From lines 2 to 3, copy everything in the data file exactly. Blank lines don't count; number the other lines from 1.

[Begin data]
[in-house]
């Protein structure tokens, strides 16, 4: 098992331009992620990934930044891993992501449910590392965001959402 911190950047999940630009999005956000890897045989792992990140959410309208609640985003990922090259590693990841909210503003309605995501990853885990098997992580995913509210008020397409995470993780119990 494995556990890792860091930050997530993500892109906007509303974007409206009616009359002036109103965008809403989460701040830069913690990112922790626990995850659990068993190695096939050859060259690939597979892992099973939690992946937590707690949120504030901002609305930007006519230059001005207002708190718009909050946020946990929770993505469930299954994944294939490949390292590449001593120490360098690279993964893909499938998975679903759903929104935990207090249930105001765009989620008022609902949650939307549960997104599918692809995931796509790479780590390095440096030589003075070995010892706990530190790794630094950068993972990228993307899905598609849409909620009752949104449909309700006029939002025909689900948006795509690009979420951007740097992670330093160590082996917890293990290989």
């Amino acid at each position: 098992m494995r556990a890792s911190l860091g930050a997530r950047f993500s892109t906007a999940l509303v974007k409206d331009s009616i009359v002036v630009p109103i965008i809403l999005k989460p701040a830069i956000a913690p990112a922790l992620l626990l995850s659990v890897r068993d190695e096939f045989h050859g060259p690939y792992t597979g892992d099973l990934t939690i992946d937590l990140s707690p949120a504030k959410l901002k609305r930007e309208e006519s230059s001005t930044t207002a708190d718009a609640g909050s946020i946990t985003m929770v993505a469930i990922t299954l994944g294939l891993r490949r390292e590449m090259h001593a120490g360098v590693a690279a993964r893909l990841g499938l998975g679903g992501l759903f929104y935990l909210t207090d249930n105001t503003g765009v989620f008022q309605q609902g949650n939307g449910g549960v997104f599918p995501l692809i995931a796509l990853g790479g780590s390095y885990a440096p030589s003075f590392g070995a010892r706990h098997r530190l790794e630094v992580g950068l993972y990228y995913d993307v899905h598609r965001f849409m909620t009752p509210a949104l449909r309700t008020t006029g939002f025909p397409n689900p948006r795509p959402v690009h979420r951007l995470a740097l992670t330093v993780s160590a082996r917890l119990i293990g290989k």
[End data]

């Protein structure tokens, strides 16, 4: 098992331009992620990934930044891993992501449910590392965001959402 911190950047999940630009999005956000890897045989792992990140959410309208609640985003990922090259590693990841909210503003309605995501990853885990098997992580995913509210008020397409995470993780119990 494995556990890792860091930050997530993500892109906007509303974007409206009616009359002036109103965008809403989460701040830069913690990112922790626990995850659990068993190695096939050859060259690939597979892992099973939690992946937590707690949120504030901002609305930007006519230059001005207002708190718009909050946020946990929770993505469930299954994944294939490949390292590449001593120490360098690279993964893909499938998975679903759903929104935990207090249930105001765009989620008022609902949650939307549960997104599918692809995931796509790479780590390095440096030589003075070995010892706990530190790794630094950068993972990228993307899905598609849409909620009752949104449909309700006029939002025909689900948006795509690009979420951007740097992670330093160590082996917890293990290989």
């Amino acid at each position: 098992m494995r556990a890792s911190l860091g930050a997530r950047f993500s892109t906007a999940l509303v974007k409206d331009s009616i009359v002036v630009p109103i965008i809403l999005k989460p701040a830069i956000a913690p990112a922790l992620l626990l995850s659990v890897r068993d190695e096939f045989h050859g060259p690939y792992t597979g892992d099973l990934t939690i992946d937590l990140s707690p949120a504030k959410l901002k609305r930007e309208e006519s230059s001005t930044t207002a708190d718009a609640g909050s946020i946990t985003m929770v993505a469930i990922t299954l994944g294939l891993r490949r390292e590449m090259h001593a120490g360098v590693a690279a993964r893909l990841g499938l998975g679903g992501l759903f929104y935990l909210t207090d249930n105001t503003g765009v989620f008022q309605q609902g949650n939307g449910g549960v997104f599918p995501l692809i995931a796509l990853g790479g780590s390095y885990a440096p030589s003075f590392g070995a010892r706990h098997r530190l790794e630094v992580g950068l993972y990228y995913d993307v899905h598609r965001f849409m909620t009752p509210a949104l449909r309700t008020t006029g939002f025909p397409n689900p948006r795509p959402v690009h979420r951007l995470a740097l992670t330093v993780s160590a082996r917890l119990i293990g290989k």